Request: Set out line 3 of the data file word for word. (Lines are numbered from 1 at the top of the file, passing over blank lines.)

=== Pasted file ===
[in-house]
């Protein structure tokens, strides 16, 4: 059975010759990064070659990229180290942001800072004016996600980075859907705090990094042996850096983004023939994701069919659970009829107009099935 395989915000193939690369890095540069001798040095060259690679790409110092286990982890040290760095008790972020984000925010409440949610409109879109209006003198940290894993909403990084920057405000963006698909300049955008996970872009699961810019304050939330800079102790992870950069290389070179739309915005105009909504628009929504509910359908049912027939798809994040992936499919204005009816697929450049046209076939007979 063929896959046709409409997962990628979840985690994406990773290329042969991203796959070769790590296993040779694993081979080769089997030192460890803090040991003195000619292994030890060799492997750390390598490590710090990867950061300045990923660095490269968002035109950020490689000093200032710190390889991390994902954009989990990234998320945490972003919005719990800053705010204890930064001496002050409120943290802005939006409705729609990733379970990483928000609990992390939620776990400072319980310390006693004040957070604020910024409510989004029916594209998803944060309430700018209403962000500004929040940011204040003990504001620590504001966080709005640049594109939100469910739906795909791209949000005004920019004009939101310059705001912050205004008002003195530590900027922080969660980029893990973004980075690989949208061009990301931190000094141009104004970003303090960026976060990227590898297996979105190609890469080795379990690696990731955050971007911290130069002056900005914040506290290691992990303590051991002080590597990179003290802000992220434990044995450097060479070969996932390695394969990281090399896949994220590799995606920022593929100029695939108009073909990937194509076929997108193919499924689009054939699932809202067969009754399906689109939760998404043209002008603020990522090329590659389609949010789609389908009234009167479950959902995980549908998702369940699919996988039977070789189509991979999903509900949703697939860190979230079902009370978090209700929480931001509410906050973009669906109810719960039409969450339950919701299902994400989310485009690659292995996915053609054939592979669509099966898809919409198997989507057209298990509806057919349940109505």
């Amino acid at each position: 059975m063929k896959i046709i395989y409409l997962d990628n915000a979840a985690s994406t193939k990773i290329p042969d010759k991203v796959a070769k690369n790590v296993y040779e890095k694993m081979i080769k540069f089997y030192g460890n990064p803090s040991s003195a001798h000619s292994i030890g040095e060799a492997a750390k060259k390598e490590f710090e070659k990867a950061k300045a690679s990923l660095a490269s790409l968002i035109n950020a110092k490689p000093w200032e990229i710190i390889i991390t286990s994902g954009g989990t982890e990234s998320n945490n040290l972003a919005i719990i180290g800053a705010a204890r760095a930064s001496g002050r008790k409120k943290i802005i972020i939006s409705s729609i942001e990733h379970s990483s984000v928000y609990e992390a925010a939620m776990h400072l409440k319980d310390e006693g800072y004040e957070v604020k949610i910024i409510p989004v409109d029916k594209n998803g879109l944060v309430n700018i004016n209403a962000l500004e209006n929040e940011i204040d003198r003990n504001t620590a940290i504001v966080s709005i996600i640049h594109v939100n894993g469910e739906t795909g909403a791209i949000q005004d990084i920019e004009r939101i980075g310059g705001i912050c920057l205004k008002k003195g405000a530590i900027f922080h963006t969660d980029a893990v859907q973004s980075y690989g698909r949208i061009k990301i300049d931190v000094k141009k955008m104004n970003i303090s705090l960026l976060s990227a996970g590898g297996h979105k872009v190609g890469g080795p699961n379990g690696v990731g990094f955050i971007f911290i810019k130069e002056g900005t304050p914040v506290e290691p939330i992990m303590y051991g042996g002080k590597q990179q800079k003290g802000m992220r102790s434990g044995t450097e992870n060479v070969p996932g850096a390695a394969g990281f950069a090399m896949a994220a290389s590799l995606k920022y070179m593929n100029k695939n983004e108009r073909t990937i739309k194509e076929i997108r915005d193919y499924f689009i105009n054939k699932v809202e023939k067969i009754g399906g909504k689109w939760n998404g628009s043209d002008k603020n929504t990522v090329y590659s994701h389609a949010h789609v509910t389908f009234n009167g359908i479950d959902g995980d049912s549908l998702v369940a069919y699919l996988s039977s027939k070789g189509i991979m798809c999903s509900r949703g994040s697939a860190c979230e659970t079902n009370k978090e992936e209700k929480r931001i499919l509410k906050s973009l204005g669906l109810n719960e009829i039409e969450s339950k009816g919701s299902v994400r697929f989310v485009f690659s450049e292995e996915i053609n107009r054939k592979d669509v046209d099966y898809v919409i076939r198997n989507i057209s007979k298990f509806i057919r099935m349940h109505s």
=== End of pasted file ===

């Amino acid at each position: 059975m063929k896959i046709i395989y409409l997962d990628n915000a979840a985690s994406t193939k990773i290329p042969d010759k991203v796959a070769k690369n790590v296993y040779e890095k694993m081979i080769k540069f089997y030192g460890n990064p803090s040991s003195a001798h000619s292994i030890g040095e060799a492997a750390k060259k390598e490590f710090e070659k990867a950061k300045a690679s990923l660095a490269s790409l968002i035109n950020a110092k490689p000093w200032e990229i710190i390889i991390t286990s994902g954009g989990t982890e990234s998320n945490n040290l972003a919005i719990i180290g800053a705010a204890r760095a930064s001496g002050r008790k409120k943290i802005i972020i939006s409705s729609i942001e990733h379970s990483s984000v928000y609990e992390a925010a939620m776990h400072l409440k319980d310390e006693g800072y004040e957070v604020k949610i910024i409510p989004v409109d029916k594209n998803g879109l944060v309430n700018i004016n209403a962000l500004e209006n929040e940011i204040d003198r003990n504001t620590a940290i504001v966080s709005i996600i640049h594109v939100n894993g469910e739906t795909g909403a791209i949000q005004d990084i920019e004009r939101i980075g310059g705001i912050c920057l205004k008002k003195g405000a530590i900027f922080h963006t969660d980029a893990v859907q973004s980075y690989g698909r949208i061009k990301i300049d931190v000094k141009k955008m104004n970003i303090s705090l960026l976060s990227a996970g590898g297996h979105k872009v190609g890469g080795p699961n379990g690696v990731g990094f955050i971007f911290i810019k130069e002056g900005t304050p914040v506290e290691p939330i992990m303590y051991g042996g002080k590597q990179q800079k003290g802000m992220r102790s434990g044995t450097e992870n060479v070969p996932g850096a390695a394969g990281f950069a090399m896949a994220a290389s590799l995606k920022y070179m593929n100029k695939n983004e108009r073909t990937i739309k194509e076929i997108r915005d193919y499924f689009i105009n054939k699932v809202e023939k067969i009754g399906g909504k689109w939760n998404g628009s043209d002008k603020n929504t990522v090329y590659s994701h389609a949010h789609v509910t389908f009234n009167g359908i479950d959902g995980d049912s549908l998702v369940a069919y699919l996988s039977s027939k070789g189509i991979m798809c999903s509900r949703g994040s697939a860190c979230e659970t079902n009370k978090e992936e209700k929480r931001i499919l509410k906050s973009l204005g669906l109810n719960e009829i039409e969450s339950k009816g919701s299902v994400r697929f989310v485009f690659s450049e292995e996915i053609n107009r054939k592979d669509v046209d099966y898809v919409i076939r198997n989507i057209s007979k298990f509806i057919r099935m349940h109505s």